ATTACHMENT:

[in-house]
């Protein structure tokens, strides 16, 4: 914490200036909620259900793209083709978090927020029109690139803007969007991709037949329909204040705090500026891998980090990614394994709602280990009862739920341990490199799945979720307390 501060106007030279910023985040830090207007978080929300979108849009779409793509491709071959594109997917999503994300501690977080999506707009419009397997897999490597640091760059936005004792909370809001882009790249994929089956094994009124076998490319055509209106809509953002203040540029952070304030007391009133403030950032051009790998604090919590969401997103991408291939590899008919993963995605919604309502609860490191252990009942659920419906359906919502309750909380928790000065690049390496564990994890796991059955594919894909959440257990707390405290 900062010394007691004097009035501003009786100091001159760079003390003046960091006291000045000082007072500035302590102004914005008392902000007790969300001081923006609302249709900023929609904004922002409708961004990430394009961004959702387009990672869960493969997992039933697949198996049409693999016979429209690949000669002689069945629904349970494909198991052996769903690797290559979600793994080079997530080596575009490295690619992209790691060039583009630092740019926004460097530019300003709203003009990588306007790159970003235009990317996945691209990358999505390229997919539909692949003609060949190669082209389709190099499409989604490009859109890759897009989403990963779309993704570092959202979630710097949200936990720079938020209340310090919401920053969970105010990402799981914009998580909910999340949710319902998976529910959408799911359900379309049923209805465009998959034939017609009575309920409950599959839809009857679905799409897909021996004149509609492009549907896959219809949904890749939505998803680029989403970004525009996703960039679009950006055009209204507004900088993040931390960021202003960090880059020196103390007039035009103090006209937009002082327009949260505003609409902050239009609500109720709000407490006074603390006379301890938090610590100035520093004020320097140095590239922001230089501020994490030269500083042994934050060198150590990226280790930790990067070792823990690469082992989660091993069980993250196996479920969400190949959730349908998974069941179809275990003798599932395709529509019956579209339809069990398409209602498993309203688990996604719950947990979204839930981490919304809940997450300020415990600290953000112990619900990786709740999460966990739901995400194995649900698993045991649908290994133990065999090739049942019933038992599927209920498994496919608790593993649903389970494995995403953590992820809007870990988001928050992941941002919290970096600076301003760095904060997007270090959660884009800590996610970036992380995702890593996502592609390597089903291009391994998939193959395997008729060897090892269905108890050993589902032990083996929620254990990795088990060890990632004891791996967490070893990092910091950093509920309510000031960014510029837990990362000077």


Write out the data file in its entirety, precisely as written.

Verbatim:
[in-house]
């Protein structure tokens, strides 16, 4: 914490200036909620259900793209083709978090927020029109690139803007969007991709037949329909204040705090500026891998980090990614394994709602280990009862739920341990490199799945979720307390 501060106007030279910023985040830090207007978080929300979108849009779409793509491709071959594109997917999503994300501690977080999506707009419009397997897999490597640091760059936005004792909370809001882009790249994929089956094994009124076998490319055509209106809509953002203040540029952070304030007391009133403030950032051009790998604090919590969401997103991408291939590899008919993963995605919604309502609860490191252990009942659920419906359906919502309750909380928790000065690049390496564990994890796991059955594919894909959440257990707390405290 900062010394007691004097009035501003009786100091001159760079003390003046960091006291000045000082007072500035302590102004914005008392902000007790969300001081923006609302249709900023929609904004922002409708961004990430394009961004959702387009990672869960493969997992039933697949198996049409693999016979429209690949000669002689069945629904349970494909198991052996769903690797290559979600793994080079997530080596575009490295690619992209790691060039583009630092740019926004460097530019300003709203003009990588306007790159970003235009990317996945691209990358999505390229997919539909692949003609060949190669082209389709190099499409989604490009859109890759897009989403990963779309993704570092959202979630710097949200936990720079938020209340310090919401920053969970105010990402799981914009998580909910999340949710319902998976529910959408799911359900379309049923209805465009998959034939017609009575309920409950599959839809009857679905799409897909021996004149509609492009549907896959219809949904890749939505998803680029989403970004525009996703960039679009950006055009209204507004900088993040931390960021202003960090880059020196103390007039035009103090006209937009002082327009949260505003609409902050239009609500109720709000407490006074603390006379301890938090610590100035520093004020320097140095590239922001230089501020994490030269500083042994934050060198150590990226280790930790990067070792823990690469082992989660091993069980993250196996479920969400190949959730349908998974069941179809275990003798599932395709529509019956579209339809069990398409209602498993309203688990996604719950947990979204839930981490919304809940997450300020415990600290953000112990619900990786709740999460966990739901995400194995649900698993045991649908290994133990065999090739049942019933038992599927209920498994496919608790593993649903389970494995995403953590992820809007870990988001928050992941941002919290970096600076301003760095904060997007270090959660884009800590996610970036992380995702890593996502592609390597089903291009391994998939193959395997008729060897090892269905108890050993589902032990083996929620254990990795088990060890990632004891791996967490070893990092910091950093509920309510000031960014510029837990990362000077």